Snapchat Nude Photo Scam: Scammers Are Blackmailing Teen Boys; Here's How To Be Safe
A new blackmailing scam is circulating on Snapchat targeting teen boys. The scammers trick young boys into sending nude photos or videos that are used to blackmail them for money. The fraudsters threaten the victims that they would release their photos/videos to their families, friends, and circulate them on the internet. The scammers are primarily using Snapchat as its disappearing messages leave no trail. The number of cases are on the rise and authorities have urged parents to keep their children safe.
How does the Snapchat nude photo scam unfold?
Criminals pose as teen girls who befriend young boys online. The scam may also start at a different social media platform like Instagram where the scammers would ask for the victim’s Snapchat ID to connect further.
The scammers then share nude photos of random girls taken from the internet. They then ask the boys for nude photos in exchange. Once the victim reciprocates, the criminals immediately start threatening them about sharing their photos with family and social media followers. They demand money to be sent through peer-to-peer payment apps to prevent detection.
The scheme targets boys as they are easy to lure and they respond to sexual photos more readily than girls, according to Lauren Coffren, National Center for Missing & Exploited Children’s (NCMEC) executive director, in a WSJ report.
The scale of the fraud
Over a dozen teen boys have killed themselves in the US to date after being targeted by such a scam. The NCMEC received under 10 reports of online sex extortion three years ago, but the number has grown to 12,500 this year alone, as per the WSJ report.
In a survey conducted by Snapchat’s parent company, about 65% of 6,000 teens and young adults in the survey said they or their friends have been targeted in schemes where scammers obtained explicit images or other private information of the user and then threatened to release them if the victims fail to pay.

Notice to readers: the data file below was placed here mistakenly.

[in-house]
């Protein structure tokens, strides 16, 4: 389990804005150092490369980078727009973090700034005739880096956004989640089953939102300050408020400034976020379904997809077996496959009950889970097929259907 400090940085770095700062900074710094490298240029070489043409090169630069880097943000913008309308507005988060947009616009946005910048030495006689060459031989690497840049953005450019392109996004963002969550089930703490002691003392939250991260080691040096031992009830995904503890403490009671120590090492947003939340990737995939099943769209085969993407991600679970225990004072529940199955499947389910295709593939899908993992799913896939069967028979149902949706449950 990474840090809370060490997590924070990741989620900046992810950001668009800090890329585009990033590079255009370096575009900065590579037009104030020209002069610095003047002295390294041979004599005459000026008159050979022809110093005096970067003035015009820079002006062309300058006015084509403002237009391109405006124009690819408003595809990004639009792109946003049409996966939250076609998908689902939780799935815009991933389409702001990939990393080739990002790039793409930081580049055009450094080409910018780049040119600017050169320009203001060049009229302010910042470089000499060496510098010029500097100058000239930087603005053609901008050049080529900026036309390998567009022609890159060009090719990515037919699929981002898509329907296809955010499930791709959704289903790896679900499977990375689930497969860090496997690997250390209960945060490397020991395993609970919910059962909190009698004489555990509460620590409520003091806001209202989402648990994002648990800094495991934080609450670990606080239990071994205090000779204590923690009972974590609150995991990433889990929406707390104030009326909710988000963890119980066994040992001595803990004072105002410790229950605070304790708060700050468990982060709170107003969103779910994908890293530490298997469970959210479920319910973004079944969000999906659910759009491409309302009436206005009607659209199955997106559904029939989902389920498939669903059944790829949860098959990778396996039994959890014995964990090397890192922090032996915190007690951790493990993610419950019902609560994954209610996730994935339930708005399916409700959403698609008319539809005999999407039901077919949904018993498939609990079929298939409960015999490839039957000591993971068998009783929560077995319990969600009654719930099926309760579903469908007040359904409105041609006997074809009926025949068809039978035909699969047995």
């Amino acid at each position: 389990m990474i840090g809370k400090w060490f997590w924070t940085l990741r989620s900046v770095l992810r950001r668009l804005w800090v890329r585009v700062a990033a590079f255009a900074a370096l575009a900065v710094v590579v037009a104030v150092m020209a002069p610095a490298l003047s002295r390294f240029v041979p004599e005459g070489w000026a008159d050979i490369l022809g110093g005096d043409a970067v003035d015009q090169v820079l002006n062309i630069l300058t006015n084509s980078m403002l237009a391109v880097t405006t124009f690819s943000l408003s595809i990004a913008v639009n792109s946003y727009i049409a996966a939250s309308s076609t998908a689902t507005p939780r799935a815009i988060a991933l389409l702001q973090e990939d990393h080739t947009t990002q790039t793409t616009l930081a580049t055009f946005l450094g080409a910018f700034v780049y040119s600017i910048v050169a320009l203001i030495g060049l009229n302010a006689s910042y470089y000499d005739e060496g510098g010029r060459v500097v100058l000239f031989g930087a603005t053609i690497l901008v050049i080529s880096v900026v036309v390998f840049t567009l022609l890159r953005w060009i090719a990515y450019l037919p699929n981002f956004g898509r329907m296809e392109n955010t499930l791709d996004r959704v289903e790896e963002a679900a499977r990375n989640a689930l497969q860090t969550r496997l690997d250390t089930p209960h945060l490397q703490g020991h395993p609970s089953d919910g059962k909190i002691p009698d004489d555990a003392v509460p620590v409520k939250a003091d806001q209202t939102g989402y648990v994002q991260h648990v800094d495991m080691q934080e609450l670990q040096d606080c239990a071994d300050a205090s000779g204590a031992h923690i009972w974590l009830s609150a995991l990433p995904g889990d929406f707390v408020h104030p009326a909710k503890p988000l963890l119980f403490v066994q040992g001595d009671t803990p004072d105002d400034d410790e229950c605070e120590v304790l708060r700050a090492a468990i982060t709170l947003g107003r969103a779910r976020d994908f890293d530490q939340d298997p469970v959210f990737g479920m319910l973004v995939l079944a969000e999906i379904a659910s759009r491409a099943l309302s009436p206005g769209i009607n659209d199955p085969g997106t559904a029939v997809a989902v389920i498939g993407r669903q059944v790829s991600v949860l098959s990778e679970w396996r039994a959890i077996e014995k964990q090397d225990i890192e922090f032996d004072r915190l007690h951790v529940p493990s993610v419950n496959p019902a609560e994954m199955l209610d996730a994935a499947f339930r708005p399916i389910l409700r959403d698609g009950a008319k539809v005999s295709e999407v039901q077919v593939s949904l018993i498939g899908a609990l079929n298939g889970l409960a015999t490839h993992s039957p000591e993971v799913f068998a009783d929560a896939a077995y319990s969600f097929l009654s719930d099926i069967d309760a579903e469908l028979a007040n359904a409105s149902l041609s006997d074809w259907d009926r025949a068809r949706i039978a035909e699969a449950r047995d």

12 teenage boys have committed suicide over Snapchat nude photo scam. -worldnews https://t.co/OFXcJ2XtUa— ToryNow (@torynowdotcom2) November 19, 2023
Who are these scammers?
As per the report, the scammers of such schemes are often based in West Africa, outside of US legal jurisdiction, as per the FBI and Department of Homeland Security. In August, two Nigerian men were extradited to the US in a case related to extortion and a Michigan teen’s suicide.
How to keep kids safe?
Parents should make teens aware of these scams and caution them about staying safe online. Kids should be advised to not engage with anyone who asks for a nude photo or threatens to create fake nudes. Teens should be advised to keep their accounts private and only accept friend requests from people they know. Further, Snapchat and Instagram have default settings that protect kids from strangers to find and message accounts of children under 18.
Parents are also advised to keep a close look at their children’s activity and interactions on Snapchat, Instagram, and Discord. Payment apps should also be supervised to make sure the children are not paying money to fraudsters.
Steps to take for the victims of Snapchat Nude Photo Scam
In case a victim has already shared his photo, parents should make sure that the extortionists are not paid or provided with account passwords. The scammers may keep asking for more money or share the photos anyway. Parents should immediately report the incident to the authorities and the social media platforms. Snapchat has created a new reporting category to expedite these cases. It can be found under the platform’s reporting menu for “nudity or sexual content.”
Most states have Internet Crimes Against Children task forces, thus it would be a good move to report the incident to them as well. It should also be reported to NCMEC via the center’s Take It Down program. The NCMEC working along with the social platforms may help to take the images down.
Meta plans to roll out the NCMEC's Take It Down tool on Facebook and Instagram, letting minors anonymously attach a hash to intimate content, to stop sextortion https://t.co/tRyPBrb6aU— Tech World (@TechWorld88) February 27, 2023
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